Module 3, on the edge of our field of view stopped working on 2010 January 9. Since then it's been dark, with no star images. The Kepler focal plane is approximately one foot square. It's composed of 25 individually mounted modules. The 4 corner modules are used for fine guiding and the other 21 modules are used for science observing.
Under normal operations, each module and its electronics convert light into digital numbers. For the darkest parts of the image between stars, we expect these numbers to be very small (but not zero). Correspondingly, for the brightest stars in the image, much larger numbers are expected creating an image of each observed star and its background neighborhood. The numbers we see coming out of failed module 3 are all very similar in size and considerably lower than the normal levels. These numbers produce an image that looks like the "snow" on a television that has very bad reception. There are no stars visible in these images.
There are several ways a module to go bad, such as a blown fuse, a shorted or broken wire, or the failure of individual parts. The Kepler detectors were fabricated to rigid standards and subjected to rigorous testing on the ground before launch. And the design contains several redundant features to prevent the failure of a module, but the space environment is unforgiving and failures do occur. The fact that this anomaly affects all four channels on one module will help determine the probable cause.
The module that has stopped working is on the periphery of the field of view. Since the Kepler spacecraft rotates by 90 degrees every three months, this module would normally observe a different portion of the Kepler field of view each season, as shown in this image. Hence, no part of the Kepler field of view has been rendered unobservable it's just that four regions are only observable three out of four seasons, or 75% of the time, if the module is unrecoverable.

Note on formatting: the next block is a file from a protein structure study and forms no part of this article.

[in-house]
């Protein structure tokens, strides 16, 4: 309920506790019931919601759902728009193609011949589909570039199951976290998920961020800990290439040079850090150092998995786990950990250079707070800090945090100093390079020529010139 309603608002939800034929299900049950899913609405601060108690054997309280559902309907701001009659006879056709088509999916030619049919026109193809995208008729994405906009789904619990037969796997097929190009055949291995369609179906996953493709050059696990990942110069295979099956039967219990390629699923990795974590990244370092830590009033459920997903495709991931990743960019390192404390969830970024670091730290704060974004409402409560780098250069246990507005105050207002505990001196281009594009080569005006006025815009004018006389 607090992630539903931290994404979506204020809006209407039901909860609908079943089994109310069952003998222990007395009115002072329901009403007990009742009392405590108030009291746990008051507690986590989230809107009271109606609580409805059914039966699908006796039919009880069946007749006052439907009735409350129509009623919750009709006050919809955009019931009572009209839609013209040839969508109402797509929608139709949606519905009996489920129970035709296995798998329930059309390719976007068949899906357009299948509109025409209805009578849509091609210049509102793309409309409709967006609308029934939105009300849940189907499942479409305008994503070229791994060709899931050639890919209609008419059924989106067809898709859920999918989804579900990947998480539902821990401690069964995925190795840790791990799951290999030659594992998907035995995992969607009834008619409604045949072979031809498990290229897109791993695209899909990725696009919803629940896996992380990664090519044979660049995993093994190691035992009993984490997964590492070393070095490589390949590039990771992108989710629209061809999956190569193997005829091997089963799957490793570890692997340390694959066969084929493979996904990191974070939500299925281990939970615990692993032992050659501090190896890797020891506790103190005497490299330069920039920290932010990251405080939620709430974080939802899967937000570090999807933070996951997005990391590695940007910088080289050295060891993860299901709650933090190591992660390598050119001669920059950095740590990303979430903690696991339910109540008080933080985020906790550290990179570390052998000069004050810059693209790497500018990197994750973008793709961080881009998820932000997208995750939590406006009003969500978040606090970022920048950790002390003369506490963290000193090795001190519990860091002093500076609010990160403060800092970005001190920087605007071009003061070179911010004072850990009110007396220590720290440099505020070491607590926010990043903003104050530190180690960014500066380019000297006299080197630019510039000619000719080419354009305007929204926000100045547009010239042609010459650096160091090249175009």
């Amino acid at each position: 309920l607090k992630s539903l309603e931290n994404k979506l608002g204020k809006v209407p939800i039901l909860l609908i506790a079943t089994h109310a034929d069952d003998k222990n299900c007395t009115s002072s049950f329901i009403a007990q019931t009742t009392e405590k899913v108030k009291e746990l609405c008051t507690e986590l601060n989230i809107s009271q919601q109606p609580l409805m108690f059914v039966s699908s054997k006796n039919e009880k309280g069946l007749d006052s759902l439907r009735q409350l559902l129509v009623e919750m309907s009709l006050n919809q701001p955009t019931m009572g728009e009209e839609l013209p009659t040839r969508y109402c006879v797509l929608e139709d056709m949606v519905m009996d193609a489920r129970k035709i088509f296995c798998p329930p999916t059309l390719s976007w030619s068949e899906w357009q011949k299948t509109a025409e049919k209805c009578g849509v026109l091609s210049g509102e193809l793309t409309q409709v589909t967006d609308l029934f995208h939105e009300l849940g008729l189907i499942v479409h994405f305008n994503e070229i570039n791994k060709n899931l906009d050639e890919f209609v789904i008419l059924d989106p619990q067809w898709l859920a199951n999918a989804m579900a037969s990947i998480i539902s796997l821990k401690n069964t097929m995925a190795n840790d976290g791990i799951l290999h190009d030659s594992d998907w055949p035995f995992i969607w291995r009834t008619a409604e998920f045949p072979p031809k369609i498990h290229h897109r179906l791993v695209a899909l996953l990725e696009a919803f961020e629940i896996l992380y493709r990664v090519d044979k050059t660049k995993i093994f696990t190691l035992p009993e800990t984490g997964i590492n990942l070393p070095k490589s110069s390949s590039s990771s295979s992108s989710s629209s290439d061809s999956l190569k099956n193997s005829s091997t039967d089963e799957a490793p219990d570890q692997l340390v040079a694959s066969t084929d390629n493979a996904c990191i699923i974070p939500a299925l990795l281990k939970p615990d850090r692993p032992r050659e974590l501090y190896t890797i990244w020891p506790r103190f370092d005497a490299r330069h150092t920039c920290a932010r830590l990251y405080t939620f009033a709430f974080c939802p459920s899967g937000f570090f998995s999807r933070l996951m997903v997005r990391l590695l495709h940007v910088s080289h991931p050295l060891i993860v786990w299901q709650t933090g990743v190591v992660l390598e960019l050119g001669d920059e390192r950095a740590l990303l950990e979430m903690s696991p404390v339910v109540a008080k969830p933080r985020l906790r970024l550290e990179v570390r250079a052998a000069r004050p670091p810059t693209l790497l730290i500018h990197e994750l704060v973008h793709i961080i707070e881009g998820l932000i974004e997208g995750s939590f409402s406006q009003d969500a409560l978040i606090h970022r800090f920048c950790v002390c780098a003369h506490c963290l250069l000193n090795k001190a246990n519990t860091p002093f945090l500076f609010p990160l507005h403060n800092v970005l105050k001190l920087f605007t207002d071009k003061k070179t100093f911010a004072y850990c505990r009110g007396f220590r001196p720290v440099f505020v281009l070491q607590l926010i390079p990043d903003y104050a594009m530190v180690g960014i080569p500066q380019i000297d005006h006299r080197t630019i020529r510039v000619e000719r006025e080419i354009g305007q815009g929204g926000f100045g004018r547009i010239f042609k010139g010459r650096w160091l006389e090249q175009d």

We specifically designed Kepler to preclude the propagation of failures such as this. The design is highly compartmentalized so that a failure in one area will not spread to another. There will be minor changes to the signals from the remaining science modules because the focal plane and its electronics have changed temperature somewhat since the bad module isn't drawing as much current anymore, but the current problem is not expected to spread beyond the one affected module.
As far as the affect on science goes, a rule of thumb would be that because only one of the 21 science modules is affected, that the reduction in science results will be about 5%. This shouldn't significantly affect the Kepler science performance.